To prevent low blood sugar from causing you to crash and burn, center your meals around protein, and swap simple carbohydrates for complex sources, such as sprouted bread, quinoa, sweet potatoes, oats, and whole grain crackers. Focusing on protein and complex carbs can become one of your self-care habits that will contribute to stronger mental health and well-being.

For some of my favorite protein and complex carbohydrate choices, check out this post!

3. Take Vitamins (if you need them)

I debated sharing this self-care behavior with you. As you may know, the supplement industry is infamously unregulated. Ads for supplements tout magical health benefits, but you don’t really know what you’re getting. My stance? Find out what you’re deficient in and only supplement with those vitamins and minerals.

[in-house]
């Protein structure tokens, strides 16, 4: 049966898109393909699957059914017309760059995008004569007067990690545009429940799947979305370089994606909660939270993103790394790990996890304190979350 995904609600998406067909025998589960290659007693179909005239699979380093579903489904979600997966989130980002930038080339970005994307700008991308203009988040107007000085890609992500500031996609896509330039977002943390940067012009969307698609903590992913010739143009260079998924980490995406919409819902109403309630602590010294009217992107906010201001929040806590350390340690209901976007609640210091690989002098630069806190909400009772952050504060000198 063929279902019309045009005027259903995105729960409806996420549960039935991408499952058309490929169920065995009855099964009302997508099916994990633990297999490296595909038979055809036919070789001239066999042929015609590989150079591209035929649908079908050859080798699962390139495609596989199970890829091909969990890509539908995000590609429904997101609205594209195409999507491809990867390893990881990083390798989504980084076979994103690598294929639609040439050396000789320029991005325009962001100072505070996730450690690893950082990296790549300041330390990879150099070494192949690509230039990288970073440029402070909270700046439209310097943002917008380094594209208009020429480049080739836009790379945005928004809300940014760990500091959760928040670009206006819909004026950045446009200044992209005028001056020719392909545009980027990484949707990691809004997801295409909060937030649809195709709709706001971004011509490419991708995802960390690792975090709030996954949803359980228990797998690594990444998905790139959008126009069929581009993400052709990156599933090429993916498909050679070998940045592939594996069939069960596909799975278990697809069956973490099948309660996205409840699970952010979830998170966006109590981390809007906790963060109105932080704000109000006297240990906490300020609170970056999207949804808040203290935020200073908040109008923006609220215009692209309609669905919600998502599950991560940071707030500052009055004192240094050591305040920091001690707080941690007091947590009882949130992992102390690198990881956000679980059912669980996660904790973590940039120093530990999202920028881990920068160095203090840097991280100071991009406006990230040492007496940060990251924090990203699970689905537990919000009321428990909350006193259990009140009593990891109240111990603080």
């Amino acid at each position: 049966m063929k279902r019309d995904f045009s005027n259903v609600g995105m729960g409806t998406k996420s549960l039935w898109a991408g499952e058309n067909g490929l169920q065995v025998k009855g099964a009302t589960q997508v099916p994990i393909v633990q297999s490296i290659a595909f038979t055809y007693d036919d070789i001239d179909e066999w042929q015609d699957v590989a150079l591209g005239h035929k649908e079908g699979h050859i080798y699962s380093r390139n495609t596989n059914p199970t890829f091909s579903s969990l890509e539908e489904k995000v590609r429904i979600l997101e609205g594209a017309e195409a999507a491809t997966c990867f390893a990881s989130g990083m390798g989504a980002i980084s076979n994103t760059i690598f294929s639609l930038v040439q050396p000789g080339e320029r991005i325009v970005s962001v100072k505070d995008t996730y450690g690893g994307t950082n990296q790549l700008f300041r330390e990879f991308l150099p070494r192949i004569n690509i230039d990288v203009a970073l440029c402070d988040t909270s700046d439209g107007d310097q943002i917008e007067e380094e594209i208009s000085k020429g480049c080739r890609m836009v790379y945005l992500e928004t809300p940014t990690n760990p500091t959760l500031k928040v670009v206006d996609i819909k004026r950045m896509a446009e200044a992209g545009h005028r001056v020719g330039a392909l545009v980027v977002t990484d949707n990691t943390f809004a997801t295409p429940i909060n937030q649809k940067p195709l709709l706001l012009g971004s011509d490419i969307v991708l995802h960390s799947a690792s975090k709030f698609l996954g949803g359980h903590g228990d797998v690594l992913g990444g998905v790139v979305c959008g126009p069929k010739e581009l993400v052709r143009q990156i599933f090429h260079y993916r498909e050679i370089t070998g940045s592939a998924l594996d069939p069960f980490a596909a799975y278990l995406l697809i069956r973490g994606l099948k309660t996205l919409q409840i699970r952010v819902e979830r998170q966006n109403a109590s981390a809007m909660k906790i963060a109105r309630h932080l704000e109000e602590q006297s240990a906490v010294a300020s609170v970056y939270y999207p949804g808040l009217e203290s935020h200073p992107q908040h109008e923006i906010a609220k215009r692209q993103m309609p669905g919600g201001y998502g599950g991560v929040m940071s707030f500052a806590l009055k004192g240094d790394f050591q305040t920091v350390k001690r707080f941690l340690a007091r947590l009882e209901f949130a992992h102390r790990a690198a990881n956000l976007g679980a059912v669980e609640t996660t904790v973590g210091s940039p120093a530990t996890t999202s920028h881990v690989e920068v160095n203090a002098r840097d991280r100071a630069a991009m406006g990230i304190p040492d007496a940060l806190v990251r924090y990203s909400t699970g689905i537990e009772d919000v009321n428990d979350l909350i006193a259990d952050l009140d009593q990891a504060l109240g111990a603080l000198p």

In my case, I take vitamin D, and there’s a good chance you may need to as well, as it’s not readily found in food. Unless you spend plenty of time in the sunshine, your vitamin D levels are likely too low. I also take an iron supplement. Iron-deficiency is the most common deficiency among women of child-bearing age. Menstrual cycles and childbirth both increase iron requirements, but many women, including myself, aren’t that fond of red meat and other natural sources of iron. Low iron can cause fatigue and crankiness – no thanks! That’s why I place great importance on getting enough of it. However, ingesting too much iron is toxic, so please get your levels checked and consult with a doctor before supplementing.

4. Move